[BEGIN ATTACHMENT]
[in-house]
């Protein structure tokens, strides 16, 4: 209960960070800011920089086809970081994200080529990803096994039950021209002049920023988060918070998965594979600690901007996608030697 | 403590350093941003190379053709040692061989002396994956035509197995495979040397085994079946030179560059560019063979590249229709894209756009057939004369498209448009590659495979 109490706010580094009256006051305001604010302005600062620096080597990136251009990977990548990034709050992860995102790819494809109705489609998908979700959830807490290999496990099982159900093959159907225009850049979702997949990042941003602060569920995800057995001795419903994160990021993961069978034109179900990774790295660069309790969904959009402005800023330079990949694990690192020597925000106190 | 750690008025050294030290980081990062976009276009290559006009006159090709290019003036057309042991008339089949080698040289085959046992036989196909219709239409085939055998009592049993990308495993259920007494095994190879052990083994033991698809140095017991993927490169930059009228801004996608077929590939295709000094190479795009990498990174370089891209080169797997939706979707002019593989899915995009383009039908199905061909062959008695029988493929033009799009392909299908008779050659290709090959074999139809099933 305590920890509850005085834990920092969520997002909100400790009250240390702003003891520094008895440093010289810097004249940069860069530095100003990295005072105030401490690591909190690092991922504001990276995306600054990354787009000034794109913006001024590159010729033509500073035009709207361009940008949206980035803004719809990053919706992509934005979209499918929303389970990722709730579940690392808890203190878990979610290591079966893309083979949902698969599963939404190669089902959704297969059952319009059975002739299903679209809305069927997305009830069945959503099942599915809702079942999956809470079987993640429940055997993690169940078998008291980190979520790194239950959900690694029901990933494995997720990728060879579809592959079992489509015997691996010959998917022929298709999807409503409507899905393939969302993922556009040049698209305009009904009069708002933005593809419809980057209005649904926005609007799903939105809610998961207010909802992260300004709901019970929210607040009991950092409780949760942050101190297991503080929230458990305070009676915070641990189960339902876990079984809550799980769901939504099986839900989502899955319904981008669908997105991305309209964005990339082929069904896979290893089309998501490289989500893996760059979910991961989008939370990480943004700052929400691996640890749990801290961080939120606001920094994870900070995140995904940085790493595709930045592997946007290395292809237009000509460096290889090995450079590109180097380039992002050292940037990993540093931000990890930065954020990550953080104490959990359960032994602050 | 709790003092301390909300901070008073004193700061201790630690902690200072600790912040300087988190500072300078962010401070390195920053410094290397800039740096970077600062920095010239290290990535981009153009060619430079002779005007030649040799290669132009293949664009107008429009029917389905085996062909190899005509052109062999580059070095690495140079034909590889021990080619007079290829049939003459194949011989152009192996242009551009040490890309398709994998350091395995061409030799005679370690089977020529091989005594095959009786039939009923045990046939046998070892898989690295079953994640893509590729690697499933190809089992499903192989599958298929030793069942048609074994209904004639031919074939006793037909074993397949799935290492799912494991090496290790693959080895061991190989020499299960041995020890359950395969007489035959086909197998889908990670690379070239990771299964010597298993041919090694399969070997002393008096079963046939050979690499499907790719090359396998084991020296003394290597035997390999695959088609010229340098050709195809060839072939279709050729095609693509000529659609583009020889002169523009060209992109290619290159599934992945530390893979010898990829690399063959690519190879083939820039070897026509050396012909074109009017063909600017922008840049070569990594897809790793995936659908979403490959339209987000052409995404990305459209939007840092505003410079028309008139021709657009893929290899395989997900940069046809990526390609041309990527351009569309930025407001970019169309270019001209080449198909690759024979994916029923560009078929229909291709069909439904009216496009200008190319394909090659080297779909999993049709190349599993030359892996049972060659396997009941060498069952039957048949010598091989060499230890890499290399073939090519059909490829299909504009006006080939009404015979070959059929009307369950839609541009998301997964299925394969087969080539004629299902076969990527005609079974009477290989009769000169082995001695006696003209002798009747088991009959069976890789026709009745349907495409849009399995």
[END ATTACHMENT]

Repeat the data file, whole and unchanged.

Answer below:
[in-house]
């Protein structure tokens, strides 16, 4: 209960960070800011920089086809970081994200080529990803096994039950021209002049920023988060918070998965594979600690901007996608030697 | 403590350093941003190379053709040692061989002396994956035509197995495979040397085994079946030179560059560019063979590249229709894209756009057939004369498209448009590659495979 109490706010580094009256006051305001604010302005600062620096080597990136251009990977990548990034709050992860995102790819494809109705489609998908979700959830807490290999496990099982159900093959159907225009850049979702997949990042941003602060569920995800057995001795419903994160990021993961069978034109179900990774790295660069309790969904959009402005800023330079990949694990690192020597925000106190 | 750690008025050294030290980081990062976009276009290559006009006159090709290019003036057309042991008339089949080698040289085959046992036989196909219709239409085939055998009592049993990308495993259920007494095994190879052990083994033991698809140095017991993927490169930059009228801004996608077929590939295709000094190479795009990498990174370089891209080169797997939706979707002019593989899915995009383009039908199905061909062959008695029988493929033009799009392909299908008779050659290709090959074999139809099933 305590920890509850005085834990920092969520997002909100400790009250240390702003003891520094008895440093010289810097004249940069860069530095100003990295005072105030401490690591909190690092991922504001990276995306600054990354787009000034794109913006001024590159010729033509500073035009709207361009940008949206980035803004719809990053919706992509934005979209499918929303389970990722709730579940690392808890203190878990979610290591079966893309083979949902698969599963939404190669089902959704297969059952319009059975002739299903679209809305069927997305009830069945959503099942599915809702079942999956809470079987993640429940055997993690169940078998008291980190979520790194239950959900690694029901990933494995997720990728060879579809592959079992489509015997691996010959998917022929298709999807409503409507899905393939969302993922556009040049698209305009009904009069708002933005593809419809980057209005649904926005609007799903939105809610998961207010909802992260300004709901019970929210607040009991950092409780949760942050101190297991503080929230458990305070009676915070641990189960339902876990079984809550799980769901939504099986839900989502899955319904981008669908997105991305309209964005990339082929069904896979290893089309998501490289989500893996760059979910991961989008939370990480943004700052929400691996640890749990801290961080939120606001920094994870900070995140995904940085790493595709930045592997946007290395292809237009000509460096290889090995450079590109180097380039992002050292940037990993540093931000990890930065954020990550953080104490959990359960032994602050 | 709790003092301390909300901070008073004193700061201790630690902690200072600790912040300087988190500072300078962010401070390195920053410094290397800039740096970077600062920095010239290290990535981009153009060619430079002779005007030649040799290669132009293949664009107008429009029917389905085996062909190899005509052109062999580059070095690495140079034909590889021990080619007079290829049939003459194949011989152009192996242009551009040490890309398709994998350091395995061409030799005679370690089977020529091989005594095959009786039939009923045990046939046998070892898989690295079953994640893509590729690697499933190809089992499903192989599958298929030793069942048609074994209904004639031919074939006793037909074993397949799935290492799912494991090496290790693959080895061991190989020499299960041995020890359950395969007489035959086909197998889908990670690379070239990771299964010597298993041919090694399969070997002393008096079963046939050979690499499907790719090359396998084991020296003394290597035997390999695959088609010229340098050709195809060839072939279709050729095609693509000529659609583009020889002169523009060209992109290619290159599934992945530390893979010898990829690399063959690519190879083939820039070897026509050396012909074109009017063909600017922008840049070569990594897809790793995936659908979403490959339209987000052409995404990305459209939007840092505003410079028309008139021709657009893929290899395989997900940069046809990526390609041309990527351009569309930025407001970019169309270019001209080449198909690759024979994916029923560009078929229909291709069909439904009216496009200008190319394909090659080297779909999993049709190349599993030359892996049972060659396997009941060498069952039957048949010598091989060499230890890499290399073939090519059909490829299909504009006006080939009404015979070959059929009307369950839609541009998301997964299925394969087969080539004629299902076969990527005609079974009477290989009769000169082995001695006696003209002798009747088991009959069976890789026709009745349907495409849009399995």